Do you find yourself stuck on certain movements, or maybe you keep getting the same minor injuries that are limiting progression in your training? It’s likely that these are the results of improper technique. Have a look at these five common weight lifting mistakes from Barry's Bootcamp trainer Miles Casey and see if these tips can rectify some of the issues you may be dealing with.
1. Rushing Through Reps
Lifting weights is not a race. It’s only when you start to embrace the good pain and tension of each rep that you really start to notice improvements. It's also important to acknowledge that lifting weights too aggressively not only increases the risk of injury, but also limits the potential improvements in your physique and strength.
Slowing your reps down and emphasising the time under tension will create a more efficient metabolic effect, which is what makes weight training an effective method of torching fat. Focusing on the tempo of each repetition also helps you to understand the movement, to refine and improve your technique.
Make that 10kg dumbbell feel like a 20kg by counting down 3 seconds on the lowering phase of most exercises and you are likely to achieve the muscular development and fat loss you’ve been working for.
2. Men Skipping Leg Day
A typical Barry’s Bootcamp class on a Tuesday (Butt and Legs Day) is almost always overflowing with women, but very few men. I think many experts would agree that the era of top-heavy men is not only outdated, but it’s also unsafe. Not training legs can cause a series of injuries from head to toe, largely due to extreme imbalances and asymmetries.
Guys should start incorporating lower body movements, such as squats, deadlifts, lunges and glute bridges, into their routines at least once a week, in order to balance their physiques. The legs and glutes are the largest muscles in the body; as a result, the metabolic benefits, particularly measured as fat loss, of engaging these muscles are excellent. Also, the surge of testosterone that is secreted after a leg session will contribute to the growth of muscle groups all over the body.
3. Ladies - Why you should never skip upper body work
Unlike our Tuesday classes at Barry’s, Wednesday (Chest and Back Day), has far more men in attendance than women. This is, in part, due to the industry myth that by training their upper bodies women will appear to ‘bulk-up’. Contrary to what many may believe, ladies neglecting to train your upper bodies is actually a big mistake.
Upper body training improves strength in the back and shoulders, which is key to maintaining that elegant, slight posture that many of us compromise with predominantly sedentary lifestyles. It also aids in sculpting the shoulders and arms, which has both aesthetic and functional benefits.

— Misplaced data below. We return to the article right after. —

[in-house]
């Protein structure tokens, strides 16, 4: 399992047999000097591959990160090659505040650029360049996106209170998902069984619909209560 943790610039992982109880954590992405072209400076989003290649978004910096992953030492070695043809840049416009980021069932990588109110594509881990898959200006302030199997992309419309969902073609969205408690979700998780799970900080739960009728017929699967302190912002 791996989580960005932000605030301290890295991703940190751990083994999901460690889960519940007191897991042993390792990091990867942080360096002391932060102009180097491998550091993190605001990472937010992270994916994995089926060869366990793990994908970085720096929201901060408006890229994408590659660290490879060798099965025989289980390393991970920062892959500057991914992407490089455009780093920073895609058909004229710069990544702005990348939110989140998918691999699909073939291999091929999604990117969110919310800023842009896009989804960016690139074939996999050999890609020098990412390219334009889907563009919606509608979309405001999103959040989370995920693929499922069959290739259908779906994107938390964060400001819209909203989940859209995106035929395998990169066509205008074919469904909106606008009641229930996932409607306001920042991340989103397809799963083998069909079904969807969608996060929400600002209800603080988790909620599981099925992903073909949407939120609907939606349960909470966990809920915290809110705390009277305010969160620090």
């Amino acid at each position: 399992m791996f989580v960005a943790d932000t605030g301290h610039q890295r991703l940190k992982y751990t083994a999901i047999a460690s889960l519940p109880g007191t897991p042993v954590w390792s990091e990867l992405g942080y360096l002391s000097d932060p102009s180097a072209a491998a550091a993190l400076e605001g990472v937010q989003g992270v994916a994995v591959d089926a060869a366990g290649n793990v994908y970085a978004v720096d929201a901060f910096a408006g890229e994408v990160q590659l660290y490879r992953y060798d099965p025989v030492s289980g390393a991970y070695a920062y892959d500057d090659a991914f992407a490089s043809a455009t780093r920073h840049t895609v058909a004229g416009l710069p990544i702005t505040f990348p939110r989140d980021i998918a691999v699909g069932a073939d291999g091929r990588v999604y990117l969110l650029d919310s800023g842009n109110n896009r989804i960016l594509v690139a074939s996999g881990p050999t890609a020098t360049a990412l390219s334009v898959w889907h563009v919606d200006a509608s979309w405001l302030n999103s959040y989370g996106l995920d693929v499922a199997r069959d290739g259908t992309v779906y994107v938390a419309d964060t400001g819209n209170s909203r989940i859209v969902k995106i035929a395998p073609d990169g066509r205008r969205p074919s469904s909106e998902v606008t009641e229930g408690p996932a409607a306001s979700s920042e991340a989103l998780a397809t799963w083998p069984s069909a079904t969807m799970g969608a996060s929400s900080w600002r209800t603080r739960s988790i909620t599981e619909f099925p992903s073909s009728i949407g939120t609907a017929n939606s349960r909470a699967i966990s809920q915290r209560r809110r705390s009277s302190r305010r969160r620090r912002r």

So ladies, start pressing, rowing and pulling your way to a strong and sturdy upper body, to improve posture, and make improvements on those lower body lifts you love.
4. How heavy do you need to go?
One of the most widespread mistakes people make not only in Barry’s, but also whilst training alone, is the size of the weights they use. To put it simply, the bigger the movement the heavier the weight should be and the smaller the movement the lighter the weight should be. Heaving 30kg dumbbells while performing a bicep curl is probably the quickest way to get yourself injured!
Conversely, by only using a pair of 5kg dumbbells or relatively light barbells for squats will reap the least amount of benefit.
If the movement is an ‘open chained’ movement (when weight is added, it’s usually placed at the far away portion of the limb, such as with curls or leg extensions) it’s designed to train the smaller muscles. Attention to technique is crucial with these movements so heavy weights aren’t as necessary.
‘Closed chained’ movements, such as squats and deadlifts, are better off loaded with slightly heavier weights to notice any significant changes.
5. The Squat
A movement that has become so popular, due to the undeniable benefits it has on butt and leg development, as well as increasing overall strength and muscle mass is the squat. However, the squat is one of the most improperly executed weighted movements in the fitness industry!
If you stick to this method, your knees, hips, ankles and lower back will thank you.
1) Position your feet shoulder width apart, with your toes pointing slightly out
2) Keep your head and chest straight up throughout the movement
3) Before the lowering phase, take a breath in to keep your abs tight (as if you’re about to get a punch in the gut)
4) Sit your hips back like you sit back onto a chair
5) As you lower, start to bend the knees keeping them in-line with the feet
6) Feeling the weight on your heels and mid-foot go down and drive it up
During each Barry’s Bootcamp class, the trainer gives a visual demonstration, along with a verbal description of what you should be aiming for and feeling while performing each floor exercise to help you get the best results.
We’re confident that we’ll spot any questionable technique during the class and rectify it then and there, but if not, we are always encourage our clients to speak to us after class for advice on movements they feel they need some help with.More from the Journal